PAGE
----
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let $L\subseteq\Sigma^*$ be a regular language.

for $\sigma \in \Sigma$ prove that $L'=\{w_1\sigma w_2:w_1w_2\in L\}$ is a regular languge.

I tried induction on the length of the regular expression of L.

there are 3 cases in the induction:

$r=r_1\cup r_2, r =r_1\cdot r_2 , r=(r_1)^*$.

the first one is pretty easy but now I stuck on the 2nd and the 3rd.

in the 2nd case:

$w_1\sigma w_2\in L' \leftrightarrow w_1w_2\in L=L(r)=L(r_1\cdot r_2 )=L(r_1)\cdot L(r_2 )$

but at this point I stuck cause I can't say that $w_1\in L(r_1)$ or something like that.

in the 3rd case:

$w_1\sigma w_2\in L' \leftrightarrow w_1w_2\in L=L(r)=L((r_1)^*)=L(r_1)^* \leftrightarrow w_1 w_2=\epsilon$ or $w_1w_2=w_1\cdot w_2...w_k, k>0, \forall i =1...k, w_i \in L(r_1)$

and I have no idea how to finish that case.

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  • $\begingroup$ Can you create a finite state machine for $L^\prime$? You already know you can create a FSM for $L$, and you can use that as a starting point. $\endgroup$ – Larry B. Nov 1 '18 at 17:01
  • $\begingroup$ @FabioSomenzi any clue? $\endgroup$ – UltimateMath Nov 1 '18 at 18:52
  • $\begingroup$ Sorry for the misleading comment. I misread the definition of $L'$. I put a comma between $w_1$ and $w_2$, which made the problem trivial to solve with regular expressions. The actual problem is better tackled with automata as suggested by Larry B.. $\endgroup$ – Fabio Somenzi Nov 1 '18 at 22:07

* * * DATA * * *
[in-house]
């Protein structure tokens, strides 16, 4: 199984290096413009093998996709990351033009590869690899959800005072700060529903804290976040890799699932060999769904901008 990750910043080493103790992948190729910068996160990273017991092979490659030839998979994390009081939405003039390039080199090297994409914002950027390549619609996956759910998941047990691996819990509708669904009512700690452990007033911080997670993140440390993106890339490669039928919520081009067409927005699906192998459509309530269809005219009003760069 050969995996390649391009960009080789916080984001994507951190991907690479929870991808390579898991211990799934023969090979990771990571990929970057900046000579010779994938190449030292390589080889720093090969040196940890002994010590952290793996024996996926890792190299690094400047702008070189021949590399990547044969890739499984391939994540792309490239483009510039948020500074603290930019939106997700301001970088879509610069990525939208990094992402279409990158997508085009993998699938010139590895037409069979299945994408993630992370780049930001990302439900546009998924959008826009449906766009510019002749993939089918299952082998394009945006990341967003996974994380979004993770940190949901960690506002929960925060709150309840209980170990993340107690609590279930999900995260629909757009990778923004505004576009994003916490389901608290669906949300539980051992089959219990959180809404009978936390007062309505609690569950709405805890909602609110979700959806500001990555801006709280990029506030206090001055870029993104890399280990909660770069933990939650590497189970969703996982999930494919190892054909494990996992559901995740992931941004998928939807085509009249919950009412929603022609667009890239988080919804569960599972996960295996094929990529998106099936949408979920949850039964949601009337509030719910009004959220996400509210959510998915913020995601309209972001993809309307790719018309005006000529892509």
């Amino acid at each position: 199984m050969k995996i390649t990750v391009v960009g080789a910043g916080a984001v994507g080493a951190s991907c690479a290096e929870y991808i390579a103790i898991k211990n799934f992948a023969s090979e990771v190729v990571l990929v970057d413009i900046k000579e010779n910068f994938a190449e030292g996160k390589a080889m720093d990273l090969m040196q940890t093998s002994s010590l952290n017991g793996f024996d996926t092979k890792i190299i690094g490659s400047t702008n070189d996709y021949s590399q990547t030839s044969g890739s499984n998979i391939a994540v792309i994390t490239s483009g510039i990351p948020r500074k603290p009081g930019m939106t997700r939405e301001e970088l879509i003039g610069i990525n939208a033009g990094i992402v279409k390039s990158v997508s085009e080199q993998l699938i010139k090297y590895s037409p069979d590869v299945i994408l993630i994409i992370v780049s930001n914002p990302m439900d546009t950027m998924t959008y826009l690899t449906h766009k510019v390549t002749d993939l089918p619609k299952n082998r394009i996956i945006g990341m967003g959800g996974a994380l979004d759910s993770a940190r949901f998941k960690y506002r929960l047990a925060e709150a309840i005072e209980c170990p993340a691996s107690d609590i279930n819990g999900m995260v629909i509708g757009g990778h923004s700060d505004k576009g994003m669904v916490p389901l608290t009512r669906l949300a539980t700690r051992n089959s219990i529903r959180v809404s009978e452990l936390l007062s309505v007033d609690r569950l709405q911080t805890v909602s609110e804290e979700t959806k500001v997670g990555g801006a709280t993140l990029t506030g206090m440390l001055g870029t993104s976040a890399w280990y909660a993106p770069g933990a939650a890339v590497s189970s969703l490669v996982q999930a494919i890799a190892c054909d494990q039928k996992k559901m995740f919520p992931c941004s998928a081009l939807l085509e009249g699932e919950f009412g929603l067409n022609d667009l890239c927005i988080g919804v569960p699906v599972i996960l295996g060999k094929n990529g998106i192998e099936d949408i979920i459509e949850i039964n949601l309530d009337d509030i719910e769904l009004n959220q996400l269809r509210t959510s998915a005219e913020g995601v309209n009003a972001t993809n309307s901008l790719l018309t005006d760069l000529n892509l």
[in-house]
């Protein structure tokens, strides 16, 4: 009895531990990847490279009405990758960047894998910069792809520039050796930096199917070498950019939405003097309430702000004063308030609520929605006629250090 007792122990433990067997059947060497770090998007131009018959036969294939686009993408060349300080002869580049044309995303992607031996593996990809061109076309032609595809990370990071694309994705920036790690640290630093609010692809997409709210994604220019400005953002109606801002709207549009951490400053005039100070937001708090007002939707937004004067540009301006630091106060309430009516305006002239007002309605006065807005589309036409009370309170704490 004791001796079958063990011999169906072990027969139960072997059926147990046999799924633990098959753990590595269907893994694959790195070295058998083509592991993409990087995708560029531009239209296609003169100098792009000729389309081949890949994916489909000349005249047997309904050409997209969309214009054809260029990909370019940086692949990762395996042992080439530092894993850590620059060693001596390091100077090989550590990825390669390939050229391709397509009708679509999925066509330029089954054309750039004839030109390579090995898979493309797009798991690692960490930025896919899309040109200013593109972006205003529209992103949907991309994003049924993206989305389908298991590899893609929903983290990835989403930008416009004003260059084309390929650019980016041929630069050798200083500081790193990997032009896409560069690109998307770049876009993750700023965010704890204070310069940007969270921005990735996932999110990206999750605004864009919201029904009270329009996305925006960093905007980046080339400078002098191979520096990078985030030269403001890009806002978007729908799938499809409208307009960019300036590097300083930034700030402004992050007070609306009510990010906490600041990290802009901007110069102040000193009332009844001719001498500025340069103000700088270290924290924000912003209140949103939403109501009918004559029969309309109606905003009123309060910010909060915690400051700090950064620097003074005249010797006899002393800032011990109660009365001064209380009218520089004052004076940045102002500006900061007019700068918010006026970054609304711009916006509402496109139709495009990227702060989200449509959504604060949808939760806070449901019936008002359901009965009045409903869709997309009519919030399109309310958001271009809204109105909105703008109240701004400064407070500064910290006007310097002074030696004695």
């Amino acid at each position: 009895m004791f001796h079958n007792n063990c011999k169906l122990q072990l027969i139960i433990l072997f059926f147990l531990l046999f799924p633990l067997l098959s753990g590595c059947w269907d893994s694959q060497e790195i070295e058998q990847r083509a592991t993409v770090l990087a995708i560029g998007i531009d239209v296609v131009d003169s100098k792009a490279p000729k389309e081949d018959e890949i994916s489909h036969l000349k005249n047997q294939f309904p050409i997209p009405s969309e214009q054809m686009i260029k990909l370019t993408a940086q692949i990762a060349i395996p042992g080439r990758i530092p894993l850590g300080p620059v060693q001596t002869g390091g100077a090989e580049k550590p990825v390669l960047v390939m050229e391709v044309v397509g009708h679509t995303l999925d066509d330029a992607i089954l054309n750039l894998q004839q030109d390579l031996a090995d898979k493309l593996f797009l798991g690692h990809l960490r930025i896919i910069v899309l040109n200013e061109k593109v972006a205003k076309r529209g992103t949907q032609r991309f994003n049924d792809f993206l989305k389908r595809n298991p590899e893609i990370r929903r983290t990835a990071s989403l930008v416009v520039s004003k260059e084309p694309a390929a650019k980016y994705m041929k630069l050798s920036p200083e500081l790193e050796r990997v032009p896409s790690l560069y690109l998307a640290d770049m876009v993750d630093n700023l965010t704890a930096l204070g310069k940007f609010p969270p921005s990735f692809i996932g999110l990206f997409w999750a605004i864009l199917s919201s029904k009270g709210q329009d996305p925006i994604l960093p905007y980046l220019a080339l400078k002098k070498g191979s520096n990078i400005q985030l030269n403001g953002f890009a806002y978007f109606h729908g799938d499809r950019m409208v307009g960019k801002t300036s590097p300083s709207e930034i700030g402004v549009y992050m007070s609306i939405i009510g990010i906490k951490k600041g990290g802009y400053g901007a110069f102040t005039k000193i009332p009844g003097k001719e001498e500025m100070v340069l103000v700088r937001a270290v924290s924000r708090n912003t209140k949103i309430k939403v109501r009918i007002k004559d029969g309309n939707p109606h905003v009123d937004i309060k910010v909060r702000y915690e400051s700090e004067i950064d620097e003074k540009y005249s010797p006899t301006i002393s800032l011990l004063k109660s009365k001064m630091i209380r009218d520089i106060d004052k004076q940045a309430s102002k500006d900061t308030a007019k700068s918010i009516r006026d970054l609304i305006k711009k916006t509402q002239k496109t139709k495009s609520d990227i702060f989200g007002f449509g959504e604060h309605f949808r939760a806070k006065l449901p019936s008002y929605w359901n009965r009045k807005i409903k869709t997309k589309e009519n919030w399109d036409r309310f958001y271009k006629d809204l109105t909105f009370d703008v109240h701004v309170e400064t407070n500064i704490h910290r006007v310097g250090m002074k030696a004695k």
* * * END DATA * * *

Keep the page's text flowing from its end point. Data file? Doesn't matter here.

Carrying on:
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The problem can be solved using automata, but your suggested approach is very interesting. However, you have to be very careful since there is nothing like "the regular expression of $L$" (a regular language admits infinitely many regular expressions that represent it). To avoid this potential problem, you can argue directly on regular languages as follows.

Let $a$ be a fixed letter of the alphabet $A$. For each language $L$ of $A^*$, let $$ L' = \{uav \mid u,v \in A^*,\ uv \in L\} $$ Let $\mathcal{C}$ be the class of all regular languages $L$ of $A^*$ such that $L'$ is regular. Our aim is to show that $\mathcal{C}$ contains all regular languages.

Step 1. The class $\mathcal{C}$ contains the empty language, the language $\{1\}$ and the languages $\{b\}$ for each letter $b$. Trivial (actually you could say directly that any finite language belongs to $\mathcal{C}$).

Step 2. The class $\mathcal{C}$ is closed under finite union. This follows from the formula $(L_1 \cup L_2)' = L_1' \cup L_2'$, which you already observed.

Step 3. The class $\mathcal{C}$ is closed under product. This follows from the formula $(L_1L_2)' = L_1L_2' \cup L_1'L_2$, which essentially says that if you want to insert an $a$ in $L_1L_2$, you have to insert it either in a word of $L_1$ or in a word of $L_2$.

Step 4. The class $\mathcal{C}$ is closed under star. This follows from the formula $(L^*)' = L^*L'L^* \cup \{a\}$ that I let you verify.

Thus $\mathcal{C}$ contains the finite languages and is closed under union, product and star: thus it contains all regular languages.

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